Cruise vessels forecast and COVID-19 impact on the industry
Pictures of stranded passengers on cruise vessels with the COVID-19 outbreak and port authorities refusing some of those vessels access to ports across the world is something that many people will remember the cruise industry by this year. The majority of cruise operators have ceased operations amid the coronavirus outbreak, and our AIS data suggests that a large number of vessels have spent the majority of their time moored or anchored. The percent of total time not moving has jumped from an average of 20% to more than 60% for vessels larger than 10,000 gross tonnes.
Similarly to other travel and leisure segments the operators laid off many of their people and seized their operations, as ships remain empty and idle. This is certainly something that the industry is trying to avoid, as idle vessels do not bring money in. There will be mounting pressure on the cruise companies, and many will probably look to get access to additional credit lines until the situation stabilizes.
This will be a difficult year for the cruise industry, certainly when safe more aggressive price cuts for cruise holidays are expected to follow which will hopefully encourage passengers back on board. Much will depend on the shape of the recovery curve for the major economies that are expected to be hit by recession this year. Particularly bad news for the industry is that the recession is expected to hit the two most important markets Europe and the US. The share price for cruise operators reflects the current situation, but the industry is expected to survive, although the margins will definitely suffer.
A large orderbook and intensification of competition on economies of scale expected to continue
Following fleet expansion programmes set up during last few years, the newbuilding orderbook swelled to about half of the capacity of 22 million gross tonnes. This type of expansion seems to be almost unbelievable for any shipping segment, although the orderbook is going to be delivered over a longer period of time, compared with the traditional commodity fleet.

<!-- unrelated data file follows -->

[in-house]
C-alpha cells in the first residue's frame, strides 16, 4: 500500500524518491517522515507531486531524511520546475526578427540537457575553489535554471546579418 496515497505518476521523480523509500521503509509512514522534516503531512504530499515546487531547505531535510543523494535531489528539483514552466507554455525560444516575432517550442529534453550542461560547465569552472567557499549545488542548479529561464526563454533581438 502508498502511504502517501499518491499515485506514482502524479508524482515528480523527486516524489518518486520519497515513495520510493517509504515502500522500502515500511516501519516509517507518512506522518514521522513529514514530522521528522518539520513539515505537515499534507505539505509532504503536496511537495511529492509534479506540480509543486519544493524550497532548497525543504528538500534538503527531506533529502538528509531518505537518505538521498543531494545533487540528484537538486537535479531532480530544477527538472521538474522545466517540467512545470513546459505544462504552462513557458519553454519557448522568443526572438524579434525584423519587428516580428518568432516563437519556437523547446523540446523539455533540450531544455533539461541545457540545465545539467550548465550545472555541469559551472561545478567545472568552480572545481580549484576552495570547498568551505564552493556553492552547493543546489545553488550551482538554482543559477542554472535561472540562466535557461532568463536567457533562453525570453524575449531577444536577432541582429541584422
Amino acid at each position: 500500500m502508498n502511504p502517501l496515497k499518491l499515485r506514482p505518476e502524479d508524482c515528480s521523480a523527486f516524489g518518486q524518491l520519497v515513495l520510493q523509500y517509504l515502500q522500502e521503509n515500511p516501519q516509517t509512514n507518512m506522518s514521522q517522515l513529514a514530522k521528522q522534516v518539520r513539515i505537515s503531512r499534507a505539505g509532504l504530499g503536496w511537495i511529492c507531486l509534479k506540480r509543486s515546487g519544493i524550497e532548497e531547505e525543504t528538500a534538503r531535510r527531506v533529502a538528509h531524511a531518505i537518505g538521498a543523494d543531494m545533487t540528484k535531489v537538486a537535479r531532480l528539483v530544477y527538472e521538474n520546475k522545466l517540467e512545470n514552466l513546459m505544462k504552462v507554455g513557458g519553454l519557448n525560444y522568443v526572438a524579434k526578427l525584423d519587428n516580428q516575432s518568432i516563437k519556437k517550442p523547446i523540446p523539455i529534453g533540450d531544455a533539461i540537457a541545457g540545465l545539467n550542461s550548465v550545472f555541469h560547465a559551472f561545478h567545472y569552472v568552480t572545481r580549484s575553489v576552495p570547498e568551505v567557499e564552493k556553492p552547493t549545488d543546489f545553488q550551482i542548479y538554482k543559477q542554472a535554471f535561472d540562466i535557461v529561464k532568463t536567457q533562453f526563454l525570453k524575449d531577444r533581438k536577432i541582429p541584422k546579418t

Intensification of competition on economies of scale seems to be a way to go for the cruise industry at the moment. This raises some concerns for the future and profit margins for the industry that competes on lowering prices and affordability of cruise package holidays. We downgraded the fleet forecast growth this year, as some deliveries seem to be pushed to next year. The industry is highly driven and highly sensitive to disposable income, and any looming recession, may be a potential threat for an industry that seems to be losing competition on economies of scale.
Long-term, incremental growth for the industry is expected to be coming mostly from emerging markets, namely China. US and Western/North European markets still remain a major source of demand for the cruise market industry, with the US being by far the largest. The major risk factor for fleet profitability and further growth remains the fleet orderbook, which stands at an incredible 47% of current fleet capacity. Recently growing bunker prices, started to cool off in the meantime, but risks of an escalating trade war added concerns to the health of the global economy.
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